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ONLY ON 3: Homeowners, leaders sound off against insurance rate change plan

RALEIGH, NC (WWAY) — Homeowners and leaders sounded off today about the insurance industry’s request to raise homeowners rates again across North Carolina.

Calabash, like other coastal communities, could see homeowners insurance rates increase by 35 percent later this year if insurers get their way.

For a community made up of mostly seniors, Mayor Mary Knight says living is simply becoming unaffordable, especially with many residents already fighting the rise of medical costs.

“With the rising cost of medication, physician care and the small necessities of life; for a 35 percent increase to come along, virtually overnight is just not something we can accept,” Knight told a public comment session today in Raleigh.

Carolina Shores Mayor Walt Goodenough echoes the same message and thinks this could have a ripple effect.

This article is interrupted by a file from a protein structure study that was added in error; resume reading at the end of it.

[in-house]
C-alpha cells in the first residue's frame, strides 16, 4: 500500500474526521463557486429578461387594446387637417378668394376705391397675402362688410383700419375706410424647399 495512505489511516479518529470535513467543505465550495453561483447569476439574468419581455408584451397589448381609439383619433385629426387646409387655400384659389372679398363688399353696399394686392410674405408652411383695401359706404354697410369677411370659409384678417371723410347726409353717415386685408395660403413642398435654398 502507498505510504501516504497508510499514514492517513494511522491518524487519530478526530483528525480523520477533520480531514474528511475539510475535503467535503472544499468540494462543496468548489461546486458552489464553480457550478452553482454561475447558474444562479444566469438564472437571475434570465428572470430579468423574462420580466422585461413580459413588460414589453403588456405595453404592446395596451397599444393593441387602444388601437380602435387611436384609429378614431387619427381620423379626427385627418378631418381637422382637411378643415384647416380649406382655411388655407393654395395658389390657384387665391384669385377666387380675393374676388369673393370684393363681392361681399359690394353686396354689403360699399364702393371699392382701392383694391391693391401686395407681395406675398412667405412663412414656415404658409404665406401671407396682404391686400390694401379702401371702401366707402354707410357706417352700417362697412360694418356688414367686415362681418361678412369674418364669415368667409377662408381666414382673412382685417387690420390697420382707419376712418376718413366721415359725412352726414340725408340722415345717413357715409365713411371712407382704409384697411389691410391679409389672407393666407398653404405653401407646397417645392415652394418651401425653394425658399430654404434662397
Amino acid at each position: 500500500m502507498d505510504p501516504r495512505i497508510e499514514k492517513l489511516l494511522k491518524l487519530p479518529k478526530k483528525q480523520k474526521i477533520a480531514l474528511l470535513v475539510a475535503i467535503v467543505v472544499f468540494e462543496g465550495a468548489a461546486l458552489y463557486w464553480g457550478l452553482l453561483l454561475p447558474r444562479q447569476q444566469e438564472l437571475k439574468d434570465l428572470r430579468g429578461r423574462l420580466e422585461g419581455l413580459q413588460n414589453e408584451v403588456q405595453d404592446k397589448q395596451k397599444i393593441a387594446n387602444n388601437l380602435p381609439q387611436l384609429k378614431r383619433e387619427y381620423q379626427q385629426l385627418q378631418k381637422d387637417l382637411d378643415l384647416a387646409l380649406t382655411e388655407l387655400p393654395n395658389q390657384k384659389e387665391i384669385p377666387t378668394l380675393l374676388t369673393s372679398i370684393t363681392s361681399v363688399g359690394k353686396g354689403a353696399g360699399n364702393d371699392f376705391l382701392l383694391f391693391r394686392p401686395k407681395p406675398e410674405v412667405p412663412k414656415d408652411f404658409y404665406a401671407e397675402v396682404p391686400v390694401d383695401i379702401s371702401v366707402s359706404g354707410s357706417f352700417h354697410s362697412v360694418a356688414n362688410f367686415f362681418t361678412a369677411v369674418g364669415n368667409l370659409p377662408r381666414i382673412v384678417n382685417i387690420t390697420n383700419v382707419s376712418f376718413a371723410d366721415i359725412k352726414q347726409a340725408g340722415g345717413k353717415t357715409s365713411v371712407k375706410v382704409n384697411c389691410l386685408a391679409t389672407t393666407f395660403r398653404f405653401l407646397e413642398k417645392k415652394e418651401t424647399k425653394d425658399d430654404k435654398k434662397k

“I am betting a lot of them, if a rate like this goes through, will start dropping their homeowners policies, which will create another problem,” Goodenough said.

One Carteret County realtor says increases will also affect North Carolina’s tourism industry.

“As my costs go up, I’ve got to raise the rent,” Mark Mansfield said. “I mean, it really erodes away at the middle class.”

To ensure beachfront properties do not erode away, leaders say it costs thousands of dollars more to build these homes up to code.

“We are making it better for them to have to not pay out claims, but they’re still charging us more money,” Mansfield said.

“I have no idea what they are looking to do,” Goodenough said. “The standards are getting out of hand.”

Insurance Commissioner Wayne Goodwin also thinks this is getting out of hand and has vowed to fight the rate changes. If the NC Rate Bureau, which represents insurers, and the Department of Insurance cannot reach an agreement, a public hearing will be held.

While many people in our area would see their rates go up 35 percent, others in parts of Wilmington, Leland, Burgaw and other communities would see a nearly three-percent drop under the plan.

Insurers say they need the average 25-percent statewide hike because of higher claims recently from tornadoes and storms.


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